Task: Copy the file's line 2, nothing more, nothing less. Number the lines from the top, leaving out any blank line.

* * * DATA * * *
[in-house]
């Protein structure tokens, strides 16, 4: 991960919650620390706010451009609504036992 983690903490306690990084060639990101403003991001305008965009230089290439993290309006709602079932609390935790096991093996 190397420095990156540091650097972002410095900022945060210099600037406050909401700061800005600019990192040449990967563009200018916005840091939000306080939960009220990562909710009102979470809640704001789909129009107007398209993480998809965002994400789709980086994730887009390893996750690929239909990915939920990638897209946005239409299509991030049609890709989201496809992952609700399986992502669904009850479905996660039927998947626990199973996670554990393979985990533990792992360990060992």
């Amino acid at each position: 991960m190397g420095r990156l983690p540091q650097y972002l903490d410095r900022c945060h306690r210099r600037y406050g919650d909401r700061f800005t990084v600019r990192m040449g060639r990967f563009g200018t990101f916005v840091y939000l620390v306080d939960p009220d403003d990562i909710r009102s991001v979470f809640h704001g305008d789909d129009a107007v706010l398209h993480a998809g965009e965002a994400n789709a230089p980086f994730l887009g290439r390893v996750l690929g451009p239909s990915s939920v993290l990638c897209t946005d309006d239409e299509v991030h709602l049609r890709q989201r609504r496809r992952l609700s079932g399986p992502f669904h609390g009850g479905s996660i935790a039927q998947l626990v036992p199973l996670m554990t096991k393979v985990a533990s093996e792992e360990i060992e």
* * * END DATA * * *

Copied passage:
């Protein structure tokens, strides 16, 4: 991960919650620390706010451009609504036992 983690903490306690990084060639990101403003991001305008965009230089290439993290309006709602079932609390935790096991093996 190397420095990156540091650097972002410095900022945060210099600037406050909401700061800005600019990192040449990967563009200018916005840091939000306080939960009220990562909710009102979470809640704001789909129009107007398209993480998809965002994400789709980086994730887009390893996750690929239909990915939920990638897209946005239409299509991030049609890709989201496809992952609700399986992502669904009850479905996660039927998947626990199973996670554990393979985990533990792992360990060992």